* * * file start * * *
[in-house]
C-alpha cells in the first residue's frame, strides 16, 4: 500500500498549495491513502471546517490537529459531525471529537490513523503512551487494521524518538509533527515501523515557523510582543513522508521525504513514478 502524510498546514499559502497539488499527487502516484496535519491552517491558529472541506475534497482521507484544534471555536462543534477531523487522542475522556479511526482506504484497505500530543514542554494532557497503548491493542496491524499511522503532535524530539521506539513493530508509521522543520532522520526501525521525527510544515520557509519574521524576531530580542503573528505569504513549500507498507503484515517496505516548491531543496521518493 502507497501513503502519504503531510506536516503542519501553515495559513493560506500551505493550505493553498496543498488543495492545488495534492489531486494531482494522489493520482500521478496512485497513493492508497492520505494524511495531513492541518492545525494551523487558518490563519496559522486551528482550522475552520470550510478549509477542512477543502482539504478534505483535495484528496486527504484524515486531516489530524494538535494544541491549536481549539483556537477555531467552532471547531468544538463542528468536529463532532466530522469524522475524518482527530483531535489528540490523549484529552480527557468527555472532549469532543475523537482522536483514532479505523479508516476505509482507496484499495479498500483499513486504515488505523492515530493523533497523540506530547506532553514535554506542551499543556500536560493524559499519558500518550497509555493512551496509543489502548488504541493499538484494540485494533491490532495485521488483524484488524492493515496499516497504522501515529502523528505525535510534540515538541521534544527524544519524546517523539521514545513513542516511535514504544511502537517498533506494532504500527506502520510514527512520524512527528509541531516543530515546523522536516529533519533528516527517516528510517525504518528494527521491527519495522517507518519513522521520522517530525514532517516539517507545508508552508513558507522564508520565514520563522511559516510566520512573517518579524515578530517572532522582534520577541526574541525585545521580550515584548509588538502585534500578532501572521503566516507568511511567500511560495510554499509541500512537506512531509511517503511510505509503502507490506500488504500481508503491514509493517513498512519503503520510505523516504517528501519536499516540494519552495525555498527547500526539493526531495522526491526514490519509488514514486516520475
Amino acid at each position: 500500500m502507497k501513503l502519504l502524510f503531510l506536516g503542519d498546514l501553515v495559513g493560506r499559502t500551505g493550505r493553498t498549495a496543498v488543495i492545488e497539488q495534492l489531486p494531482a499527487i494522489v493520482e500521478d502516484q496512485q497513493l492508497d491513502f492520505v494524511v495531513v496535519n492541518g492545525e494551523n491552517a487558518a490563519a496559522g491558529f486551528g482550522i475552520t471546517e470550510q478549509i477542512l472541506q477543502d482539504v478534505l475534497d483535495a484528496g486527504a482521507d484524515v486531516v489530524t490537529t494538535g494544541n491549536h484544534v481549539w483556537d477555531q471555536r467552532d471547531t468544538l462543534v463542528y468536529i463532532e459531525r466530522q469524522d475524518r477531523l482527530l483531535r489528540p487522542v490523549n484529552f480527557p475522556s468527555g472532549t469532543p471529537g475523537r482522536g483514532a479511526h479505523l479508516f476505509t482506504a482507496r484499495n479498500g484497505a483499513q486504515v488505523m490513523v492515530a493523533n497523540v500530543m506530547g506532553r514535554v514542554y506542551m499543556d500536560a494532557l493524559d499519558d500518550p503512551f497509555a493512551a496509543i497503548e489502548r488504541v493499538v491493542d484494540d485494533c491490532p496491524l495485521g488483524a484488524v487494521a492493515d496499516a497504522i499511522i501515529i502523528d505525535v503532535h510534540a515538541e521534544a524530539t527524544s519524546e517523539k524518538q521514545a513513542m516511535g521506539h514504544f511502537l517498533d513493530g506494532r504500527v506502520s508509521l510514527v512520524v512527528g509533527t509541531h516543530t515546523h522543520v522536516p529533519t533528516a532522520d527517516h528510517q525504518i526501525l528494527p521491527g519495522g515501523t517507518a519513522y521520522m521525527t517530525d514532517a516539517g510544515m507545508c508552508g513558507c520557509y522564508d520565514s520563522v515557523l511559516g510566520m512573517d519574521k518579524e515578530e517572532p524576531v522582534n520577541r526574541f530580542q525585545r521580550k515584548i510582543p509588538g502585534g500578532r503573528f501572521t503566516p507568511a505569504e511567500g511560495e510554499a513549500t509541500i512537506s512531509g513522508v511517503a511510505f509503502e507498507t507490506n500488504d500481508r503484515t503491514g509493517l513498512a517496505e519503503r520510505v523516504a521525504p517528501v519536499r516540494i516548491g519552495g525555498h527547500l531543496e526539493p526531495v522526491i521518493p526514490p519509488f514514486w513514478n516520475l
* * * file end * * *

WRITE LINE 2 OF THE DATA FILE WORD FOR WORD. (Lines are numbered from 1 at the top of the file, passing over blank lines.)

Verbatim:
C-alpha cells in the first residue's frame, strides 16, 4: 500500500498549495491513502471546517490537529459531525471529537490513523503512551487494521524518538509533527515501523515557523510582543513522508521525504513514478 502524510498546514499559502497539488499527487502516484496535519491552517491558529472541506475534497482521507484544534471555536462543534477531523487522542475522556479511526482506504484497505500530543514542554494532557497503548491493542496491524499511522503532535524530539521506539513493530508509521522543520532522520526501525521525527510544515520557509519574521524576531530580542503573528505569504513549500507498507503484515517496505516548491531543496521518493 502507497501513503502519504503531510506536516503542519501553515495559513493560506500551505493550505493553498496543498488543495492545488495534492489531486494531482494522489493520482500521478496512485497513493492508497492520505494524511495531513492541518492545525494551523487558518490563519496559522486551528482550522475552520470550510478549509477542512477543502482539504478534505483535495484528496486527504484524515486531516489530524494538535494544541491549536481549539483556537477555531467552532471547531468544538463542528468536529463532532466530522469524522475524518482527530483531535489528540490523549484529552480527557468527555472532549469532543475523537482522536483514532479505523479508516476505509482507496484499495479498500483499513486504515488505523492515530493523533497523540506530547506532553514535554506542551499543556500536560493524559499519558500518550497509555493512551496509543489502548488504541493499538484494540485494533491490532495485521488483524484488524492493515496499516497504522501515529502523528505525535510534540515538541521534544527524544519524546517523539521514545513513542516511535514504544511502537517498533506494532504500527506502520510514527512520524512527528509541531516543530515546523522536516529533519533528516527517516528510517525504518528494527521491527519495522517507518519513522521520522517530525514532517516539517507545508508552508513558507522564508520565514520563522511559516510566520512573517518579524515578530517572532522582534520577541526574541525585545521580550515584548509588538502585534500578532501572521503566516507568511511567500511560495510554499509541500512537506512531509511517503511510505509503502507490506500488504500481508503491514509493517513498512519503503520510505523516504517528501519536499516540494519552495525555498527547500526539493526531495522526491526514490519509488514514486516520475